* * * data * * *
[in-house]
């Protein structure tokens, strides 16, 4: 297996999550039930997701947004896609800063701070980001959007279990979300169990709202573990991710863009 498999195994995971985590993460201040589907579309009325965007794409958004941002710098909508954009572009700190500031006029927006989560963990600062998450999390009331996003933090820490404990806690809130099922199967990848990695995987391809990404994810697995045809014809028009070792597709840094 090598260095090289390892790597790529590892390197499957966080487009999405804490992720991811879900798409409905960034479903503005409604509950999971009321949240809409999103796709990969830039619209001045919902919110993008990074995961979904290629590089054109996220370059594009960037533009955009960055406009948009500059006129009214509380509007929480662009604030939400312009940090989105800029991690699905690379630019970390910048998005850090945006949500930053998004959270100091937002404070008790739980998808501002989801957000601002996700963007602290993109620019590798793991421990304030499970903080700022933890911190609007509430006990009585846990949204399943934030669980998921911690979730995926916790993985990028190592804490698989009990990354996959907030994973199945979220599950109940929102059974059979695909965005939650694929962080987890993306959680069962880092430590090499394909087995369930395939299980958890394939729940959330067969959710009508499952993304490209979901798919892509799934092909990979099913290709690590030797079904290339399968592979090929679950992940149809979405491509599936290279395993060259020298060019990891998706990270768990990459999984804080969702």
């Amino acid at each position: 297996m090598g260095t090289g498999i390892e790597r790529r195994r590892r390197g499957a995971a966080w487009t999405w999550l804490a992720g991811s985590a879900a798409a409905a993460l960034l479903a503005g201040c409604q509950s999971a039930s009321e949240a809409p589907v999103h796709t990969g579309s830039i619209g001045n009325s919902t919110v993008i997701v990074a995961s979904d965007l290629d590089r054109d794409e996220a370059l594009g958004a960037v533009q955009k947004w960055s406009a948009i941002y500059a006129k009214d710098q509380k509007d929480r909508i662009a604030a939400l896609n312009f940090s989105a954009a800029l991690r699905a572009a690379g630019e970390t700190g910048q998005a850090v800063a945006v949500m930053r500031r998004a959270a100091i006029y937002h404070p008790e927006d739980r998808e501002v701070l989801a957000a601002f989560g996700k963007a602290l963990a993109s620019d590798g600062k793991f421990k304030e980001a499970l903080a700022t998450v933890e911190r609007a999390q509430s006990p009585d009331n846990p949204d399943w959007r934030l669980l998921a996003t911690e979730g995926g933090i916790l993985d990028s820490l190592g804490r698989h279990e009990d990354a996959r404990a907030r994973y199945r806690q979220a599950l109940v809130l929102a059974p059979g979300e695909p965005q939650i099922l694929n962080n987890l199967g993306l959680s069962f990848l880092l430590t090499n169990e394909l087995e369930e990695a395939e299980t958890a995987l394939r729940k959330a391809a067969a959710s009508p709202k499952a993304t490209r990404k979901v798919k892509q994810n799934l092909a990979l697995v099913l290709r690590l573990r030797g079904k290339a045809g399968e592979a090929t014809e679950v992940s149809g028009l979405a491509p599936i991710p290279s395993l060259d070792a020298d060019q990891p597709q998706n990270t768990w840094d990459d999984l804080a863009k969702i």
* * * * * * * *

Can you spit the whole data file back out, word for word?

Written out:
[in-house]
């Protein structure tokens, strides 16, 4: 297996999550039930997701947004896609800063701070980001959007279990979300169990709202573990991710863009 498999195994995971985590993460201040589907579309009325965007794409958004941002710098909508954009572009700190500031006029927006989560963990600062998450999390009331996003933090820490404990806690809130099922199967990848990695995987391809990404994810697995045809014809028009070792597709840094 090598260095090289390892790597790529590892390197499957966080487009999405804490992720991811879900798409409905960034479903503005409604509950999971009321949240809409999103796709990969830039619209001045919902919110993008990074995961979904290629590089054109996220370059594009960037533009955009960055406009948009500059006129009214509380509007929480662009604030939400312009940090989105800029991690699905690379630019970390910048998005850090945006949500930053998004959270100091937002404070008790739980998808501002989801957000601002996700963007602290993109620019590798793991421990304030499970903080700022933890911190609007509430006990009585846990949204399943934030669980998921911690979730995926916790993985990028190592804490698989009990990354996959907030994973199945979220599950109940929102059974059979695909965005939650694929962080987890993306959680069962880092430590090499394909087995369930395939299980958890394939729940959330067969959710009508499952993304490209979901798919892509799934092909990979099913290709690590030797079904290339399968592979090929679950992940149809979405491509599936290279395993060259020298060019990891998706990270768990990459999984804080969702």
């Amino acid at each position: 297996m090598g260095t090289g498999i390892e790597r790529r195994r590892r390197g499957a995971a966080w487009t999405w999550l804490a992720g991811s985590a879900a798409a409905a993460l960034l479903a503005g201040c409604q509950s999971a039930s009321e949240a809409p589907v999103h796709t990969g579309s830039i619209g001045n009325s919902t919110v993008i997701v990074a995961s979904d965007l290629d590089r054109d794409e996220a370059l594009g958004a960037v533009q955009k947004w960055s406009a948009i941002y500059a006129k009214d710098q509380k509007d929480r909508i662009a604030a939400l896609n312009f940090s989105a954009a800029l991690r699905a572009a690379g630019e970390t700190g910048q998005a850090v800063a945006v949500m930053r500031r998004a959270a100091i006029y937002h404070p008790e927006d739980r998808e501002v701070l989801a957000a601002f989560g996700k963007a602290l963990a993109s620019d590798g600062k793991f421990k304030e980001a499970l903080a700022t998450v933890e911190r609007a999390q509430s006990p009585d009331n846990p949204d399943w959007r934030l669980l998921a996003t911690e979730g995926g933090i916790l993985d990028s820490l190592g804490r698989h279990e009990d990354a996959r404990a907030r994973y199945r806690q979220a599950l109940v809130l929102a059974p059979g979300e695909p965005q939650i099922l694929n962080n987890l199967g993306l959680s069962f990848l880092l430590t090499n169990e394909l087995e369930e990695a395939e299980t958890a995987l394939r729940k959330a391809a067969a959710s009508p709202k499952a993304t490209r990404k979901v798919k892509q994810n799934l092909a990979l697995v099913l290709r690590l573990r030797g079904k290339a045809g399968e592979a090929t014809e679950v992940s149809g028009l979405a491509p599936i991710p290279s395993l060259d070792a020298d060019q990891p597709q998706n990270t768990w840094d990459d999984l804080a863009k969702i």